Referring now to FIG. 3, there are shown five idealised graphs, 3(a) to 3(e), representing waveforms which may occur at the points of the circuit at FIG. 2 bearing the same reference letters. Considering first the graphs drawn in solid lines only, these show the situation which occurs if the deflection amplitude and positioning is exactly correct. Thus FIG. 3(a) shows that the output of detector 14 starts at the maximum value (due to radiation impinging thereon via path 15) and decreases lineraly to zero by the time that radiation is entering the unit 11 (FIG. 1) via path 16. It will be appreciated that the actual output from the detector 14 itself may not be linear, but it can be linearised by suitable selection of the characteristics of the amplifier 19. Similar remarks apply, of course, to detector 13 and amplifier 18.
FIG. 3(b) shows the linearised output of detector 13 over the same period as that considered in relation to FIG. 3(a). The said output increases linearly from zero to a maximum value in inverse sense to the graph of FIG. 3(a).
FIG. 3(c) shows (on a different vertical scale to FIGS. 3(a) and 3(b)) the difference between the signals shown in these Figures as generated by circuit 20. FIG. 3(d) shows the ideal difference waveform as generated by the generator 22. In this particular case, the output of the error signal generator would be zero, as there is no discrepancy between the outputs of circuits 20 and 22.
If now the dashed lines on the graphs 3(a) to 3(c) and 3(e) are considered, this represents an error condition in which the forward scan commences to the right of point 5 (FIG. 1) but terminates at point 7 (FIG. 1). Thus the starting scan position is in error, as is the scan amplitude. The detector 14 thus does not receive as much radiation as it should at the start of the deflection, whereas the detector 13 is receiving more radiation than it should at that time. The amounts of radiation detected by the two detectors are, however, correct at the end of the forward deflection period TF. The error shows up in FIG. 3(c) as a change in slope of the graph, and taking the difference of the graphs shown in 3(d)--solid line--and 3(c)--broken line--give rise to the error signal indicated by the broken line in FIG. 3(e). It will be noted that this error signal is indicative at any instant of the discrepancy between the outputs of circuits 20 and 22 and it is thus applied on line, i.e. without integration, to the deflection waveform generating circuits 21. The error signal once incorporated into the deflection waveform becomes an integral part of it, so that the next forward sweep of the beam 3 over the member 2 is effected with a waveform which is predistorted in accordance with the error signal applied to circuit 21 during the preceding forward deflection interval. By this means, the error signal produced by circuit 23 tends to reduce to zero.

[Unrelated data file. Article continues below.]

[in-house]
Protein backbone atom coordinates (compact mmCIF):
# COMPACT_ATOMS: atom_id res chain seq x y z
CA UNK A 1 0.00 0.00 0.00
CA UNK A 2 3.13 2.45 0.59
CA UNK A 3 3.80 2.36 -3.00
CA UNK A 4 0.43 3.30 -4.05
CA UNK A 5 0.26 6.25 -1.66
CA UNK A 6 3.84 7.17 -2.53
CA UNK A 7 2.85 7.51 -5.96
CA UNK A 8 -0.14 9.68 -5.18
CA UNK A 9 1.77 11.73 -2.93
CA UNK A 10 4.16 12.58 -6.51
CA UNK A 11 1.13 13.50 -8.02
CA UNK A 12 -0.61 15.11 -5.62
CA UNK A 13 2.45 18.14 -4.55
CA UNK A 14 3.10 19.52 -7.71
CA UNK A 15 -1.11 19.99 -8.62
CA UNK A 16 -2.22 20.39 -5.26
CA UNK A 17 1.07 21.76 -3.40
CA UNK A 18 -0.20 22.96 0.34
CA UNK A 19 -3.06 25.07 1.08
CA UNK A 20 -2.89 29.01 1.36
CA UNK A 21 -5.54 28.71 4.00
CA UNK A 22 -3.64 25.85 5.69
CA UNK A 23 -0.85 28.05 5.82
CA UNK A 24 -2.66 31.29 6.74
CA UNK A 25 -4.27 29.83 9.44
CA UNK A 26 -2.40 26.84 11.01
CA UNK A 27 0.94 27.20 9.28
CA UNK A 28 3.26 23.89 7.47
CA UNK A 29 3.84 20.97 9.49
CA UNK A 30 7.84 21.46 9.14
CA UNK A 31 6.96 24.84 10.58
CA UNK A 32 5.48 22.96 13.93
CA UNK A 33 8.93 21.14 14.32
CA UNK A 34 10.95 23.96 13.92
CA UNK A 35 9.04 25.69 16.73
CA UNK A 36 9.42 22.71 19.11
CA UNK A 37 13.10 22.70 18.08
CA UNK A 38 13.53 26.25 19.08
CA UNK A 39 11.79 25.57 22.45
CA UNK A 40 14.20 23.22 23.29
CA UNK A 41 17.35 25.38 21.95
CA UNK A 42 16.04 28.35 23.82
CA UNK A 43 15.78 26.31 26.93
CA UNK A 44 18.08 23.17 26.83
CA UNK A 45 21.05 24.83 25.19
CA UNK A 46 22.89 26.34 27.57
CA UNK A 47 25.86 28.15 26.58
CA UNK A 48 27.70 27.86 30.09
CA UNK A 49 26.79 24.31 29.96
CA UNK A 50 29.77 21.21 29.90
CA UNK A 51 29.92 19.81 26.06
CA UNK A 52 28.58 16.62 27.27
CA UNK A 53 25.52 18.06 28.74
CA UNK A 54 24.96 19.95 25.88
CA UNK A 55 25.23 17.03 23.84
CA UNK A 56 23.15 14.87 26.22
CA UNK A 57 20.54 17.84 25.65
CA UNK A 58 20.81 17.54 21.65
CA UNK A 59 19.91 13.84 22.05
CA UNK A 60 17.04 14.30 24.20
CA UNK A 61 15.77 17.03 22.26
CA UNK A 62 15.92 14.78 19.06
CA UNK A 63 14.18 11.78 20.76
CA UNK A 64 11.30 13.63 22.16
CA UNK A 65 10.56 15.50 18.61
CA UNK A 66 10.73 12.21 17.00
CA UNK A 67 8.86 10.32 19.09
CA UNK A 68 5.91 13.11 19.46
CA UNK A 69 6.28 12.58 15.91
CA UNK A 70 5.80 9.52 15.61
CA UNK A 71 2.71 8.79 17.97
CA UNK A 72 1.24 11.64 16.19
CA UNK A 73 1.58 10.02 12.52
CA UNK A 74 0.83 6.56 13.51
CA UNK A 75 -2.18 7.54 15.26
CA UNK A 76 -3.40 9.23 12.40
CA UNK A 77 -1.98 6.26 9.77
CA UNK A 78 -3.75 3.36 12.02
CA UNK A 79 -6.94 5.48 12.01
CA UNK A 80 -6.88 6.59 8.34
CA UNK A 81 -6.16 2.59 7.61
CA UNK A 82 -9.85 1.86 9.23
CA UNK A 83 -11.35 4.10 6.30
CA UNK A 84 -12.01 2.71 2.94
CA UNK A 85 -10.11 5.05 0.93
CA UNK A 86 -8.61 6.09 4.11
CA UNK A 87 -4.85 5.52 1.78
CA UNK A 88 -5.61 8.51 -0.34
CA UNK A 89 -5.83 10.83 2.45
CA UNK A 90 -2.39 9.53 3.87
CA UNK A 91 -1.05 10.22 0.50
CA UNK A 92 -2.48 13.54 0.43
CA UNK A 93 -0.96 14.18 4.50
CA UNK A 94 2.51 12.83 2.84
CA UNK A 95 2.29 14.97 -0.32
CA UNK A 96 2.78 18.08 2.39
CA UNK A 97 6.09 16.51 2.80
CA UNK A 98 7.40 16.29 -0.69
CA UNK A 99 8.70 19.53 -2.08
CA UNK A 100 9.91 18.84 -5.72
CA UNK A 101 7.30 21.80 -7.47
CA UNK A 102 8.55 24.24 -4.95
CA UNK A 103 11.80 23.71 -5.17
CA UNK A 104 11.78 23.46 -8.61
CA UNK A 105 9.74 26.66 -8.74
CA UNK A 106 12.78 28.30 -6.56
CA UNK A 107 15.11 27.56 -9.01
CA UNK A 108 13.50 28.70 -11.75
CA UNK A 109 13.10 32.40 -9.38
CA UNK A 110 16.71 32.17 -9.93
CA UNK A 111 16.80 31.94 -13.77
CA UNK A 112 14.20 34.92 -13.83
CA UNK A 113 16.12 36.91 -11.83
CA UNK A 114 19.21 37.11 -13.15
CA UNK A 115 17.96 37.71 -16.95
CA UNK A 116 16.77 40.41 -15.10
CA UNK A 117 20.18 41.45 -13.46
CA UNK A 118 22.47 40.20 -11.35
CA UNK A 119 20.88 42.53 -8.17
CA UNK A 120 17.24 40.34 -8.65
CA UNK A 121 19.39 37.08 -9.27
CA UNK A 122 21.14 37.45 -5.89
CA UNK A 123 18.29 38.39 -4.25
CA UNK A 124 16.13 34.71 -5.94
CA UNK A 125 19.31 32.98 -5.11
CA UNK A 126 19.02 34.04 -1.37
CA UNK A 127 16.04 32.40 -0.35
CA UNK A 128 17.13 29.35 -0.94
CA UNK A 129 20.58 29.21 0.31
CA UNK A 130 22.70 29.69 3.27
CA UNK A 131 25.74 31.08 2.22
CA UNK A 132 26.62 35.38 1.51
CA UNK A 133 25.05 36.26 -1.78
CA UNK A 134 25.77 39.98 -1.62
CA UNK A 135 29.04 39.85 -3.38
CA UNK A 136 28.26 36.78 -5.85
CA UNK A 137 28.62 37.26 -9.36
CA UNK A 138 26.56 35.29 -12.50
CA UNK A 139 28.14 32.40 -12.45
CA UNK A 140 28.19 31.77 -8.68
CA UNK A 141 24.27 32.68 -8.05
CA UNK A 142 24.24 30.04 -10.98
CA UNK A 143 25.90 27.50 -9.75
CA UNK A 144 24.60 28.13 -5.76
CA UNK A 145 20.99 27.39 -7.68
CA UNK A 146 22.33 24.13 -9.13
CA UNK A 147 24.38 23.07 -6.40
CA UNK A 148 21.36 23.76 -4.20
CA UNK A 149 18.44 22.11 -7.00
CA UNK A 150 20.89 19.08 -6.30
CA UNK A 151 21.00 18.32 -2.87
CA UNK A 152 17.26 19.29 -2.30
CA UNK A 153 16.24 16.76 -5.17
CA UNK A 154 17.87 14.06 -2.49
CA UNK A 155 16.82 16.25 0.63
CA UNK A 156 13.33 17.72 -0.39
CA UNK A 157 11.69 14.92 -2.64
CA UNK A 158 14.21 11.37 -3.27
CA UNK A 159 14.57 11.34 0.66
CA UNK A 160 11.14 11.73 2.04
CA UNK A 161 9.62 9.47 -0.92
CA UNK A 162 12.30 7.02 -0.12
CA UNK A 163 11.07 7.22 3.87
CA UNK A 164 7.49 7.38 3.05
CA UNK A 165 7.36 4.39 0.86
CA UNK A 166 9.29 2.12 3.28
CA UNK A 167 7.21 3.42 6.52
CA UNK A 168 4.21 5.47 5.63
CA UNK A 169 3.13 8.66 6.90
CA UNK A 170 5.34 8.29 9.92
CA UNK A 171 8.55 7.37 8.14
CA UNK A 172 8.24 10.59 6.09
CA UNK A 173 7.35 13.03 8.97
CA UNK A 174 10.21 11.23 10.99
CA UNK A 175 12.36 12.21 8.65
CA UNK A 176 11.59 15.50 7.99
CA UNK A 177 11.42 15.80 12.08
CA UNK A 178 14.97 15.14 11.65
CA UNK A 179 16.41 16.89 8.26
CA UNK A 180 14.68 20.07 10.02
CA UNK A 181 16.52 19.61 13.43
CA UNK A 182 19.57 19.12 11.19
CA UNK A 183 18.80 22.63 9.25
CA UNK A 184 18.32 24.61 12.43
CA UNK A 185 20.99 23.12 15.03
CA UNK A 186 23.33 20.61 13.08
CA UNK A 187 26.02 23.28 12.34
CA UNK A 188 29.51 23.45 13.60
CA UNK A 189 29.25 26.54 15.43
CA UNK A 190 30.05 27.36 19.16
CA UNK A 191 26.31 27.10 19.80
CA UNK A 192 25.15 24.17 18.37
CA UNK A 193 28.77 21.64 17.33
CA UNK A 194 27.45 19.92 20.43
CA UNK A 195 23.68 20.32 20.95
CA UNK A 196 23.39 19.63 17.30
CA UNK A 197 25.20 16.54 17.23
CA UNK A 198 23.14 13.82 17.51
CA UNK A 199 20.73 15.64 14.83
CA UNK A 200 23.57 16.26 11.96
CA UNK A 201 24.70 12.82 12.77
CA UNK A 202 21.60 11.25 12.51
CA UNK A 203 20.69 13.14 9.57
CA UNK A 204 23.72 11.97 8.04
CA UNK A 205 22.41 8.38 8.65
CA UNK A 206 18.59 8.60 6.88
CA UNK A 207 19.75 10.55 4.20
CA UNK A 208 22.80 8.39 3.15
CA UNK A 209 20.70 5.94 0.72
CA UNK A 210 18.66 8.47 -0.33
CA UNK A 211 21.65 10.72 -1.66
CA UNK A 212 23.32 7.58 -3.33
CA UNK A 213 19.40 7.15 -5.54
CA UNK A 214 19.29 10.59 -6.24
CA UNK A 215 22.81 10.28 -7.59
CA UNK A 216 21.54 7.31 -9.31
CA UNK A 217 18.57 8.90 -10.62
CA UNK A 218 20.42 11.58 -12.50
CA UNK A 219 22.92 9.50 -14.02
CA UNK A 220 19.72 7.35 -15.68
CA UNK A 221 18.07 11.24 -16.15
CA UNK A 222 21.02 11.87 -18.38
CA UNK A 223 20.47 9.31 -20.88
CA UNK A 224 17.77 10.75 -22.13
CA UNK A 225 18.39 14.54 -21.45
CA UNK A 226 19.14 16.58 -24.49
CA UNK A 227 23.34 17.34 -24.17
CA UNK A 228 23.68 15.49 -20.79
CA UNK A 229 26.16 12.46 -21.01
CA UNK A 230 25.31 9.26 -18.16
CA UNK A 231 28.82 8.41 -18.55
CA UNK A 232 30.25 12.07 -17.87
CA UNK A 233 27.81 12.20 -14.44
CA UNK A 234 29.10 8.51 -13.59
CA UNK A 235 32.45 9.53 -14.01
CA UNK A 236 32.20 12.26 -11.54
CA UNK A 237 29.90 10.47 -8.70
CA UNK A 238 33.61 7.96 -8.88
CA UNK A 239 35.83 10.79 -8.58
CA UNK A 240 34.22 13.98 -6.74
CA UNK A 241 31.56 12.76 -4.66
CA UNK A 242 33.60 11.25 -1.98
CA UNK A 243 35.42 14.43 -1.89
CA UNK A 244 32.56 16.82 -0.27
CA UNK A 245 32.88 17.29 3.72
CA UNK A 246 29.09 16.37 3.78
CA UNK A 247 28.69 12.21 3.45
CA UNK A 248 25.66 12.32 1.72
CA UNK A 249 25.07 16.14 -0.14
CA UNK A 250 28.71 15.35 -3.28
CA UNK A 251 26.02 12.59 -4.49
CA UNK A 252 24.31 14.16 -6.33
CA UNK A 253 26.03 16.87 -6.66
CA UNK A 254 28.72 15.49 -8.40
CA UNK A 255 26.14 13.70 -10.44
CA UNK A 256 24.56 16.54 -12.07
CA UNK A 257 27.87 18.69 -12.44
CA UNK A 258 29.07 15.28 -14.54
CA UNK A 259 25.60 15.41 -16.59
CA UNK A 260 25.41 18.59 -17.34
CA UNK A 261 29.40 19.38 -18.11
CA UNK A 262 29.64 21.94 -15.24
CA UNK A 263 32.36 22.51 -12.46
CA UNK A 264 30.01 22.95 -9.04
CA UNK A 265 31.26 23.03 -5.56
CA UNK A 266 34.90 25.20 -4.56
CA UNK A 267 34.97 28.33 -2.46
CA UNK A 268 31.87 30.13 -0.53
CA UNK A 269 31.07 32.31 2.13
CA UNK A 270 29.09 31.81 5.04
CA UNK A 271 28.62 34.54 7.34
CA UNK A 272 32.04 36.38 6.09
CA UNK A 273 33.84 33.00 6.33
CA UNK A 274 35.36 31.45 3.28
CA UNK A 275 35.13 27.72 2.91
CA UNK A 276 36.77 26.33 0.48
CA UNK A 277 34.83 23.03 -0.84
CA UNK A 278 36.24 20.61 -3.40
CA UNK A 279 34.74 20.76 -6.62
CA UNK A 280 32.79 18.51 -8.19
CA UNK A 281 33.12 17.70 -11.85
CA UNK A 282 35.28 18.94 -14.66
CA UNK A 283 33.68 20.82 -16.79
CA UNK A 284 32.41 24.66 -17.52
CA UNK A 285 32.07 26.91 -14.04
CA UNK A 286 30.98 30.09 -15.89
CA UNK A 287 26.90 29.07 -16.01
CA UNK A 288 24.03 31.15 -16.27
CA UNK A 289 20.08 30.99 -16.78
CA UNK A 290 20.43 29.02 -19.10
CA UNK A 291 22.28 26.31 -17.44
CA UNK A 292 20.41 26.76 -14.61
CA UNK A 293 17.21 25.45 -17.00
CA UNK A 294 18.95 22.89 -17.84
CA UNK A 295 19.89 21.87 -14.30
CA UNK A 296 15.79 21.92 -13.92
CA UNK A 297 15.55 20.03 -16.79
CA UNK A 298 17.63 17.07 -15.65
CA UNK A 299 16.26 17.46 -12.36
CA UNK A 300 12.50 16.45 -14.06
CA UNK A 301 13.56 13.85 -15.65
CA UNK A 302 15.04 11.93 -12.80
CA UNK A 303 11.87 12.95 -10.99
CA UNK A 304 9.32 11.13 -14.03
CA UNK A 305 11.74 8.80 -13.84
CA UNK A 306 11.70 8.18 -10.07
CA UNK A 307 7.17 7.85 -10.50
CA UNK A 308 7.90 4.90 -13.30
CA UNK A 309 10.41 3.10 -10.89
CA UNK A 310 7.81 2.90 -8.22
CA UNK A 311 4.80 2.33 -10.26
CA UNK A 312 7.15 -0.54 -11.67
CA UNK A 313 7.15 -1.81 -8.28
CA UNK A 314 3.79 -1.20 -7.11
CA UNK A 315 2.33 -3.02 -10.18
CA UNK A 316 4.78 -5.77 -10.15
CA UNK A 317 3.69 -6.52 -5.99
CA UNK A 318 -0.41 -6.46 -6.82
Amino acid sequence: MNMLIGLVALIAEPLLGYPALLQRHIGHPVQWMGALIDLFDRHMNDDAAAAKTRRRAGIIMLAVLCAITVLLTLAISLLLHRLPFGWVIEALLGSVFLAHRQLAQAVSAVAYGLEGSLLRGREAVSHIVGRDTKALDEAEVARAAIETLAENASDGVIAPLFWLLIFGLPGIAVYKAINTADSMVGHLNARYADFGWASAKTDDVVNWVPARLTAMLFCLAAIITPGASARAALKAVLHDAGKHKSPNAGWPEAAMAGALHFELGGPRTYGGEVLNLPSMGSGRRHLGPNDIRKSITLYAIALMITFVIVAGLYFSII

Although this invention has been described in relation to a particular example thereof, it is not limited to said example. For example, the unit 11 could be replaced by a number of detectors each viewing a respective small portion of the member 2 through a common, narrow aperture so that the progress of the deflection causes sequential output signals to be produced by the detectors.
As an addition to either of the monitoring arrangements described hereinbefore, scan reversal monitoring as described in U.S. patent application Ser. No. 814,334, filed July 11, 1977 (now U.S. Pat. No. 4,112,397) can be employed.
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|U.S. Classification||378/12, 250/385.1, 378/91, 378/113|
|International Classification||A61B6/03, H01J35/14|
|Cooperative Classification||A61B6/4028, A61B6/032, H01J35/14|
|European Classification||A61B6/03B, A61B6/40D2, H01J35/14|
|Mar 27, 1989||AS||Assignment|
Owner name: ZENITH ELECTRONICS CORPORATION, A CORP OF DELAWARE
Free format text: LICENSE;ASSIGNOR:OAK INDUSTRIES, INC.,;REEL/FRAME:005284/0010
Effective date: 19881102
|Nov 20, 1989||AS||Assignment|
Owner name: THORN EMI PATENTS LIMITED, ENGLAND
Free format text: ASSIGNMENT OF ASSIGNORS INTEREST.;ASSIGNOR:EMI LIMITED;REEL/FRAME:005333/0050
Effective date: 19890731